Status Report

NASA MODIS Image of the Day: November 21, 2010 – Railroad Valley

By SpaceRef Editor
November 21, 2010
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NASA MODIS Image of the Day: November 21, 2010 – Railroad Valley
NASA MODIS Image of the Day: November 21, 2010 - Railroad Valley


Mid-autumn snow covered the high mountain peaks of the southwestern United States on November 12, 2010 when the Moderate Resolution Imaging Spectroradiometer (MODIS) aboard the Terra satellite passed over the region, capturing this true-color image.

In the west, on the border of California and Nevada, lie the green Sierra Nevada Mountains.

In the north of the image, just east of the Great Salt Lake, the Wasatch Range runs north to south. This Range forms the western edge of the Rocky Mountains and marks the eastern edge of the Great Basin. Near the center of the image, just south of the snow-spattered mountain ridges of central Nevada, lies a salt playa within Railroad Valley. The dry lakebed is 1,350 m above sea level and is a desert site with no vegetation. This site plays a special role for MODIS and other satellite instruments, because it is one area used for “vicarious calibration” of instruments. In order to make sure remote sensing instruments deliver reliable data, they must be calibrated, which means their measurements are checked against an accurate standard. Before launch, this can be done directly, using standard equipment and techniques on the ground. Once launched, techniques that make use of natural or artificial sites on the surface of the Earth can be used to calibrate the instruments. This is called “vicarious calibration”. In this technique, the instrument undergoing calibration takes measurements at nearly the same time (same conditions) as a known accurate instrument takes the same measurements, and results are compared. The accuracy of vicarious calibration over land depends on the choice of an appropriate calibration target. Ideally, such a calibration site should be flat, bright, spatially uniform, spectrally stable over time, and sufficiently large. Desert playas are preferred for vicarious calibration of moderate spatial resolution sensors due to their optical properties, predictably sunny conditions and low atmospheric aerosol loading.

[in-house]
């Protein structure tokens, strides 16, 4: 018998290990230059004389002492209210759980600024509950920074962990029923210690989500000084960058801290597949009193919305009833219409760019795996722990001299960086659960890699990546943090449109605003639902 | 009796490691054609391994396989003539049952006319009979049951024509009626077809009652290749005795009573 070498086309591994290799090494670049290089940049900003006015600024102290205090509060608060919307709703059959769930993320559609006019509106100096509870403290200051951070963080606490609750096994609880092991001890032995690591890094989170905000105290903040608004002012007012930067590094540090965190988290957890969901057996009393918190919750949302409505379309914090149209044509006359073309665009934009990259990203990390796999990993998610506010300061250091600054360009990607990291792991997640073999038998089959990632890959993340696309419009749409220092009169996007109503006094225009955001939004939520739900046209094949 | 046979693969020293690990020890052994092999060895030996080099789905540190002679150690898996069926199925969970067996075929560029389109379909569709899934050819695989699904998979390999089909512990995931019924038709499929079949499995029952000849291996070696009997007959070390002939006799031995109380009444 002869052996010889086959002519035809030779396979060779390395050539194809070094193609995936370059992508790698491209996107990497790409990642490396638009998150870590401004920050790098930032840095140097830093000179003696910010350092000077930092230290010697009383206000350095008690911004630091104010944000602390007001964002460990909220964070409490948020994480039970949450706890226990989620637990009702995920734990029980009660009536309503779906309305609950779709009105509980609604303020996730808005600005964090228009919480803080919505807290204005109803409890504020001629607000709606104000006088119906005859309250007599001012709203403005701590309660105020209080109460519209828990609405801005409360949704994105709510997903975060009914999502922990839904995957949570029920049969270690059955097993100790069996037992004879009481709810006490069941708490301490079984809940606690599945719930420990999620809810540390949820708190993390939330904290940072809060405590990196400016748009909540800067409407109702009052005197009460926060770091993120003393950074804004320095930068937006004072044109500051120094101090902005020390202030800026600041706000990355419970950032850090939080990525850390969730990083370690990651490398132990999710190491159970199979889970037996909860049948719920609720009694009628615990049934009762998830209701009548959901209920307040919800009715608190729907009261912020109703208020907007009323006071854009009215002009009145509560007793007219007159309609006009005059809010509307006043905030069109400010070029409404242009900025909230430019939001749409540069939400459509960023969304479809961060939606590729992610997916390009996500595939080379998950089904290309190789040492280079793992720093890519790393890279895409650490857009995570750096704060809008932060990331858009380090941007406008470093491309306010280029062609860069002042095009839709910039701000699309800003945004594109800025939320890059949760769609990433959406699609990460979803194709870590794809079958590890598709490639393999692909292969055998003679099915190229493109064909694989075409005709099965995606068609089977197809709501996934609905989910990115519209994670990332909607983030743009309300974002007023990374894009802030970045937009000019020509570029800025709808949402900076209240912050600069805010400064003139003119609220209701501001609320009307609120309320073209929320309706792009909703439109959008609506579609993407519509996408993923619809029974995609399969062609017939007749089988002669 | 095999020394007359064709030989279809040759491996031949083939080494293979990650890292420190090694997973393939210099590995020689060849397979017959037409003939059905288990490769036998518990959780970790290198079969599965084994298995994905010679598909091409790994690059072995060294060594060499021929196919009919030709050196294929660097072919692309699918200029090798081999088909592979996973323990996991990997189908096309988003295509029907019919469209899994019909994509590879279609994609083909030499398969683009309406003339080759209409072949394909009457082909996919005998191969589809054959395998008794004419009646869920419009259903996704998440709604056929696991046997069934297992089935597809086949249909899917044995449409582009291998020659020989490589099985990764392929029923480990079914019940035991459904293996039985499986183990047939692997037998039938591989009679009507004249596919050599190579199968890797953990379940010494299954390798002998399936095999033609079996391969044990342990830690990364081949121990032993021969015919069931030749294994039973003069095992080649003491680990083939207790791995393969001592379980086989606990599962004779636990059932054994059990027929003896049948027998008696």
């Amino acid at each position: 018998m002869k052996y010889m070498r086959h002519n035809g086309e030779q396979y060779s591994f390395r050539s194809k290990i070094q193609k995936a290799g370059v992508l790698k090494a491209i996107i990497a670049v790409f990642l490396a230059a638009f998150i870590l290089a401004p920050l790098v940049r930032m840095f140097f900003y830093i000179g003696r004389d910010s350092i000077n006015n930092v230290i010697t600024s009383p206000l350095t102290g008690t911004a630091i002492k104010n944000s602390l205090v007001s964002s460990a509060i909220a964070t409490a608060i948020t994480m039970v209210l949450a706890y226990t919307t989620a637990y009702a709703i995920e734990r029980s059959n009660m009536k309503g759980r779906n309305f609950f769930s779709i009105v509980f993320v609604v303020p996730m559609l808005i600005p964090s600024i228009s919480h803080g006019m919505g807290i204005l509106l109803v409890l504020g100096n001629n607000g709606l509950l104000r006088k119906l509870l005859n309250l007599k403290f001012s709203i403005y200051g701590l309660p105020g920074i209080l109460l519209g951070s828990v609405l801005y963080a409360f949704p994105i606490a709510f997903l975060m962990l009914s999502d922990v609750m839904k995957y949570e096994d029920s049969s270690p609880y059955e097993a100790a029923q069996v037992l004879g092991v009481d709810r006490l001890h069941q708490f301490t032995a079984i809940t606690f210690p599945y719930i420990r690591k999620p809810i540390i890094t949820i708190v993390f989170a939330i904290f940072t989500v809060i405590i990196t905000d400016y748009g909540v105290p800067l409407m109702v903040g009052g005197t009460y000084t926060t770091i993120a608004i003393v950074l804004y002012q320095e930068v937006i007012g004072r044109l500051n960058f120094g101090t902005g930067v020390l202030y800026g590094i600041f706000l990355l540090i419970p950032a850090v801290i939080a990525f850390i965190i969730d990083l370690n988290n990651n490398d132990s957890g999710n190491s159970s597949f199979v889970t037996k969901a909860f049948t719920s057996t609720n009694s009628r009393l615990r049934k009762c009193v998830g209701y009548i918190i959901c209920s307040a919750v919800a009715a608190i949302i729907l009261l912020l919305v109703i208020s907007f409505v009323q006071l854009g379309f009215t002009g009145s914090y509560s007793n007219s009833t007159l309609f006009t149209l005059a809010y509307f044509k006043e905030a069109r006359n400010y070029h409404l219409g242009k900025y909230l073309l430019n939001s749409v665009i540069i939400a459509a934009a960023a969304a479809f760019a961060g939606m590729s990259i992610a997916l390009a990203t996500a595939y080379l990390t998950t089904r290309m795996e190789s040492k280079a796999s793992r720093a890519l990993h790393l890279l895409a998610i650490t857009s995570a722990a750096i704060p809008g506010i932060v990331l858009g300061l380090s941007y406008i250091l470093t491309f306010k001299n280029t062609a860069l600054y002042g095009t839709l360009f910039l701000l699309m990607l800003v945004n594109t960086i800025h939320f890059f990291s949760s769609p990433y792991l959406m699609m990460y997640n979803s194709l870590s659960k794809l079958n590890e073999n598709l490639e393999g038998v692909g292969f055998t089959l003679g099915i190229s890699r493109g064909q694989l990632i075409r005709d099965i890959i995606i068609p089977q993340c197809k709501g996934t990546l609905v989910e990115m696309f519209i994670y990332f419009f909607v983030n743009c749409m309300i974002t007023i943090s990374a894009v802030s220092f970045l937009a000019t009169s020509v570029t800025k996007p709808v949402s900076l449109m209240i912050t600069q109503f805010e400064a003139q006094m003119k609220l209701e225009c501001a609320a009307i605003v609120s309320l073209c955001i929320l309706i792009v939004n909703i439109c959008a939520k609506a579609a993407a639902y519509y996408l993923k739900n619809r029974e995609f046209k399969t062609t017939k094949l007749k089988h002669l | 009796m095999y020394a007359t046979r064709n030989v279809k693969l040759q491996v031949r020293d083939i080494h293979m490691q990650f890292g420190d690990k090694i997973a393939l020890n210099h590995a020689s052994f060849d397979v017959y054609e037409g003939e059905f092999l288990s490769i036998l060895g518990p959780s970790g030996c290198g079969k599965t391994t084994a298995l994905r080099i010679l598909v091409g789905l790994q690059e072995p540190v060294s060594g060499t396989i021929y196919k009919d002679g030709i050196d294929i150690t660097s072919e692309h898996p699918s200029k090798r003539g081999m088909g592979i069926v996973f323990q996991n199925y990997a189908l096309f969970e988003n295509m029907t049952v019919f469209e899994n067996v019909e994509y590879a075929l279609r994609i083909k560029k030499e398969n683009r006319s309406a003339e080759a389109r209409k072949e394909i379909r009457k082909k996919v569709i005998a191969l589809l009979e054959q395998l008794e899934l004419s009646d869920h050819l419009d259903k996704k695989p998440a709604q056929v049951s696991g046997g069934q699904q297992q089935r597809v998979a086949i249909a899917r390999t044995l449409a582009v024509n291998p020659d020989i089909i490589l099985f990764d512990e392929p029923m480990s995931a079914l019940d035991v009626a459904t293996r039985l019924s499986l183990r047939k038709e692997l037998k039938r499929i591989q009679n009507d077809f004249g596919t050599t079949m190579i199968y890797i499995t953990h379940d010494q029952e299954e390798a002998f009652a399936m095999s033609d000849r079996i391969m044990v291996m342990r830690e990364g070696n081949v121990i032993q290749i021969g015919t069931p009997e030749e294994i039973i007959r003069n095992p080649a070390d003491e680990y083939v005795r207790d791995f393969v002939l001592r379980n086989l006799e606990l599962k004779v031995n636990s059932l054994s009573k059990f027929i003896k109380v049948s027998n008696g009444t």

SpaceRef staff editor.